The damage done by President Biden’s anti-energy policies is no secret to working families across the United States. How we got here is plain to see for those who now pay higher utility bills and put more expensive gas in their cars and trucks. It turns out that shutting down pipelines, stopping oil and gas leases, denying or delaying permits, and targeting energy producers with fees and burdensome regulations eventually strains families’ budgets and strangles the U.S. economy.

Whether or not President Biden recognizes the negative consequences of these policy failures at the upcoming United Nations climate summit, COP27, will be significant as countries gather to discuss ways to reduce global emissions.

His constituents should be watching closely, since they’re the ones feeling the impacts of a president who promised on the 2020 campaign trail to go after fossil fuels of any kind, no matter the harm to lower-income Americans. On his first day in office, he killed the Keystone XL pipeline, and he went on to halt oil and gas leasing on public lands.

His Environmental Protection Agency continues to develop rules to penalize domestic energy production, target small refineries, and levy new regulations on the natural-gas industry, which is ironic because it has become a leading energy source for reducing greenhouse-gas emissions.

As oil and gas prices rose to alarming levels, and a war in Europe underscored the necessity of energy independence, the Biden administration continued to appease environmental groups and the far Left, all at the expense of U.S. workers and employers.

The passage of the Inflation Reduction Act (IRA), a reckless tax-and-spending spree sure to be touted by President Biden at COP27 as the most important piece of climate legislation in history, came next. The reason Republicans view the bill so unfavorably isn’t just because of the rushed, partisan process deployed to pass it.

Opposition to the misnamed IRA is simple: it won’t do what its backers say it will. The untimely spending of $370 billion on subsidies to “confront the climate crisis” while inflation remains near 40-year highs won’t have much of an impact on the climate at all. The IRA is much closer to a Democratic midterm election wish list than substantive energy policy.

The bill establishes a $27 billion greenhouse-gas-reduction slush fund to give cash to “green banks” and environmental groups. It creates another $3 billion fund for environmental groups and activist organizations and includes multiple other spending provisions containing no climate equities.

At this month’s international climate summit, instead of trotting out the same talking points on these empty climate policies and reviewing the last 18 months through rose-colored glasses, President Biden should take the opportunity to lead with concrete steps that can ease the current hardships of U.S. consumers and our allies, while also protecting our environment.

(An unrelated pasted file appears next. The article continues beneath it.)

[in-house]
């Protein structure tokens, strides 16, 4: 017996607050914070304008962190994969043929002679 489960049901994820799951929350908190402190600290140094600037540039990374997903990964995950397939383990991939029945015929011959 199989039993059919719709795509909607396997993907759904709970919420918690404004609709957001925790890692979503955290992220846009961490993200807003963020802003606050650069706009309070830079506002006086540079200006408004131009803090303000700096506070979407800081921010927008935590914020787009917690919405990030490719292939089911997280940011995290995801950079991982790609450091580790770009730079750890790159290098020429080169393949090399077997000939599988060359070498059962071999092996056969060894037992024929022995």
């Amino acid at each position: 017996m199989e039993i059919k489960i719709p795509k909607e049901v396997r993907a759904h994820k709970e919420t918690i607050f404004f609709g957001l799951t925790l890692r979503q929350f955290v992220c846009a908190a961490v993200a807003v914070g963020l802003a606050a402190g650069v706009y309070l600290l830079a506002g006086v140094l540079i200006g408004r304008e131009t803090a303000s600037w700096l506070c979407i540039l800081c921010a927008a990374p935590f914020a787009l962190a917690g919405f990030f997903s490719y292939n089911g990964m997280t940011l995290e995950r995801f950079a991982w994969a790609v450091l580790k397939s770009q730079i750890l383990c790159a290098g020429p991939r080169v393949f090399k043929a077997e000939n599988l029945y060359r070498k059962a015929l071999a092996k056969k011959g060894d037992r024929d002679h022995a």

Ending the war on American natural gas would be a good place to start. Approximately 47 percent of U.S. homes currently use natural gas for heating. Households will spend an average $931 on heating during the upcoming winter months, a 28 percent increase from last winter. Perhaps more important to those who agree with President Biden’s environmental policies, America’s liquefied natural gas (LNG) is 30 percent cleaner than Russian natural gas. Increasing domestic energy production here — where it’s produced, refined, and transported in a much “greener” way than in other nations — isn’t just good for business; it’s good for the planet.

The greenhouse-gas contributions of the fastest-growing global emitters also deserve to be confronted. Two countries, China and India, are responsible for 90 percent of the increase in carbon emissions over the past decade. Chinese coal production hit a record high in 2022, while President Biden’s policies are projected to kill tens of thousands of U.S. coal jobs by 2035. That’s an alarming trend, and one that won’t be reversed by government spending or White House ceremonies celebrating slush-fund grants for activists.

To compete with other nations, we can speed up construction of domestic energy projects of all kinds — fossil fuels and renewables — through needed permitting reform. For example, the National Mining Association found it takes between seven and ten years to permit a mine in the United States. This is simply too long, especially as future demand will only rise for minerals and materials needed for products such as batteries and turbines. These emerging technologies will not progress if red tape and regulatory reviews don’t allow these projects to get off the ground.

At COP27, the world should hear about American efforts to lead on these issues. We’ve seen the failed results of virtue signaling and climate appeasement. However, it’s not too late. We still have an opportunity to turn the tide and ensure that the United States becomes more energy independent and in turn, more prosperous.


Senator Capito is a Republican senator representing West Virginia and is ranking member of the Environment and Public Works Committee.